CEPAL Review No. 94, April 2008
  • E-ISSN: 16840348


Average real family incomes rose in Costa Rica in the late 1990s and at the start of the new decade, but poverty rates did not fall. Here it is argued that economic growth in the country did not translate into reduced poverty during this period because of changes that took place in household structure and in the labour market, and that these changes had an important gender dimension Specifically, a rising proportion of female-headed single-parent households led to an increase in the number of women with children entering the labour force, many of them for the first time. Many of these mothers were unable to find or unwilling to accept full-time work in the higher-paying formal sector and ended up unemployed or working part-time as self-employed workers. These labour market phenomena contributed to low incomes for vulnerable households, especially single-parent households headed by women.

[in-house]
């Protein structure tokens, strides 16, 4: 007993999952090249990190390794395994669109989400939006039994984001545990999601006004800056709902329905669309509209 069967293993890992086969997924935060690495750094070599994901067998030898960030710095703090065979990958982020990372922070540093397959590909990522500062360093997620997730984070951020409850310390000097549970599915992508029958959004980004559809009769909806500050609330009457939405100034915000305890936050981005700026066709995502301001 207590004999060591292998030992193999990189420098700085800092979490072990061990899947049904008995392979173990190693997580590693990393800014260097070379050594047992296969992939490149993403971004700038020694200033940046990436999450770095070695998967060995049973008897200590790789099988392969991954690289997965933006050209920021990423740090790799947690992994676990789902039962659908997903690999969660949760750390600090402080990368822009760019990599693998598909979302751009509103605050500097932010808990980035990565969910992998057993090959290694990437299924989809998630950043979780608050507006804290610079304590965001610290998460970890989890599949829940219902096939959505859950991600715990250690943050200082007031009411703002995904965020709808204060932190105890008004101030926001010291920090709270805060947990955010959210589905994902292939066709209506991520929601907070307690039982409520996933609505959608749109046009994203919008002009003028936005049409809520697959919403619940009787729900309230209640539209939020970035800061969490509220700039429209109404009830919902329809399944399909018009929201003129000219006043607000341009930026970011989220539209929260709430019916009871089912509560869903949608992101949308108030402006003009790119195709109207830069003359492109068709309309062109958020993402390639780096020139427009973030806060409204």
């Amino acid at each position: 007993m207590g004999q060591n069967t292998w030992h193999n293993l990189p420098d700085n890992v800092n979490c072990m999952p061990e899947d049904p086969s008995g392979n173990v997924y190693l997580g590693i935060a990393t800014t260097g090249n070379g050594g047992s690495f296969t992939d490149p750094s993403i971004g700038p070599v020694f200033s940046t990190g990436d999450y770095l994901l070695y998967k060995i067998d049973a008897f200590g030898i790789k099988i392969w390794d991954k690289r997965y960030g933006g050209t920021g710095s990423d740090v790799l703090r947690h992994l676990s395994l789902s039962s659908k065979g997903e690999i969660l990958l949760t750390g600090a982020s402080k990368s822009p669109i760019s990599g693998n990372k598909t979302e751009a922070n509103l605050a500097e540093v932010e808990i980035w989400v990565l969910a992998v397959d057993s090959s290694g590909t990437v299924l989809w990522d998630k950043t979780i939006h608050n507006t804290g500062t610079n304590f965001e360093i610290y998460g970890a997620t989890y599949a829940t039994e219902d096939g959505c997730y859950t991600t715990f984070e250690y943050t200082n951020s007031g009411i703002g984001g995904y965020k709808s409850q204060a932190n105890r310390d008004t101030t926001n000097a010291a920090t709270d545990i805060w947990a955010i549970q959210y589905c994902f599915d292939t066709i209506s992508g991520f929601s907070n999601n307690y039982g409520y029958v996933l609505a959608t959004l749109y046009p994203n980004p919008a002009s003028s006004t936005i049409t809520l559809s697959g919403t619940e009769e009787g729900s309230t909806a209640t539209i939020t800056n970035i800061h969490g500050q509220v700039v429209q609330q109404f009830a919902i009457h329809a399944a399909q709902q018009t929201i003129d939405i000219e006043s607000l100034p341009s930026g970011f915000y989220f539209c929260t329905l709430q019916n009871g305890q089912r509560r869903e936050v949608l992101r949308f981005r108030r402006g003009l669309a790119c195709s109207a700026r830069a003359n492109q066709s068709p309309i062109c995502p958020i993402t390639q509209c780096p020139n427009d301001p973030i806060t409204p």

Related Subject(s): Economic and Social Development
Countries: Costa Rica

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